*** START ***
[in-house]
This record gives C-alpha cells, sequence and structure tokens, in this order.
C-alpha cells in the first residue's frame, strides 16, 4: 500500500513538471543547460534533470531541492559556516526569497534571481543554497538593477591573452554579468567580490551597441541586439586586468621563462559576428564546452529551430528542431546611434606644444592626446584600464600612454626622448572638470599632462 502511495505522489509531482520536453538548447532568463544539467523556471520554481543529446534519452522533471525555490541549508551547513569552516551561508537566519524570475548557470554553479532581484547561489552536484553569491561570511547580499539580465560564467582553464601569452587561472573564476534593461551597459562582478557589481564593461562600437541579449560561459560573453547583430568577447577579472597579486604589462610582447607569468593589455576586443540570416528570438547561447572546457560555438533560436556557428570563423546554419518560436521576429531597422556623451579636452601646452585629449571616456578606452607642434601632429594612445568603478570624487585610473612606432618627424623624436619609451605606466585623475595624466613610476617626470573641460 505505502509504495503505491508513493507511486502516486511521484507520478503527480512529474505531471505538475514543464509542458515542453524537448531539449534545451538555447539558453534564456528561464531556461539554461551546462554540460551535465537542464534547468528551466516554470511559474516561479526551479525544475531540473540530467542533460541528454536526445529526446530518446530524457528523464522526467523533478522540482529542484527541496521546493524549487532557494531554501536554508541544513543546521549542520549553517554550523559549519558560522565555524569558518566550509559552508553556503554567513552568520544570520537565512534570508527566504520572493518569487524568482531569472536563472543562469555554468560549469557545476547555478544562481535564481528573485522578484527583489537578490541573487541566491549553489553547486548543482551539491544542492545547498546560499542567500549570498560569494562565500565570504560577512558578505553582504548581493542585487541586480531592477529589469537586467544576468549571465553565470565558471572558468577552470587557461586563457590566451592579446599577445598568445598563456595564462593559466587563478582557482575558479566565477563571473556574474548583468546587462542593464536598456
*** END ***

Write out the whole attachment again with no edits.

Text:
[in-house]
This record gives C-alpha cells, sequence and structure tokens, in this order.
C-alpha cells in the first residue's frame, strides 16, 4: 500500500513538471543547460534533470531541492559556516526569497534571481543554497538593477591573452554579468567580490551597441541586439586586468621563462559576428564546452529551430528542431546611434606644444592626446584600464600612454626622448572638470599632462 502511495505522489509531482520536453538548447532568463544539467523556471520554481543529446534519452522533471525555490541549508551547513569552516551561508537566519524570475548557470554553479532581484547561489552536484553569491561570511547580499539580465560564467582553464601569452587561472573564476534593461551597459562582478557589481564593461562600437541579449560561459560573453547583430568577447577579472597579486604589462610582447607569468593589455576586443540570416528570438547561447572546457560555438533560436556557428570563423546554419518560436521576429531597422556623451579636452601646452585629449571616456578606452607642434601632429594612445568603478570624487585610473612606432618627424623624436619609451605606466585623475595624466613610476617626470573641460 505505502509504495503505491508513493507511486502516486511521484507520478503527480512529474505531471505538475514543464509542458515542453524537448531539449534545451538555447539558453534564456528561464531556461539554461551546462554540460551535465537542464534547468528551466516554470511559474516561479526551479525544475531540473540530467542533460541528454536526445529526446530518446530524457528523464522526467523533478522540482529542484527541496521546493524549487532557494531554501536554508541544513543546521549542520549553517554550523559549519558560522565555524569558518566550509559552508553556503554567513552568520544570520537565512534570508527566504520572493518569487524568482531569472536563472543562469555554468560549469557545476547555478544562481535564481528573485522578484527583489537578490541573487541566491549553489553547486548543482551539491544542492545547498546560499542567500549570498560569494562565500565570504560577512558578505553582504548581493542585487541586480531592477529589469537586467544576468549571465553565470565558471572558468577552470587557461586563457590566451592579446599577445598568445598563456595564462593559466587563478582557482575558479566565477563571473556574474548583468546587462542593464536598456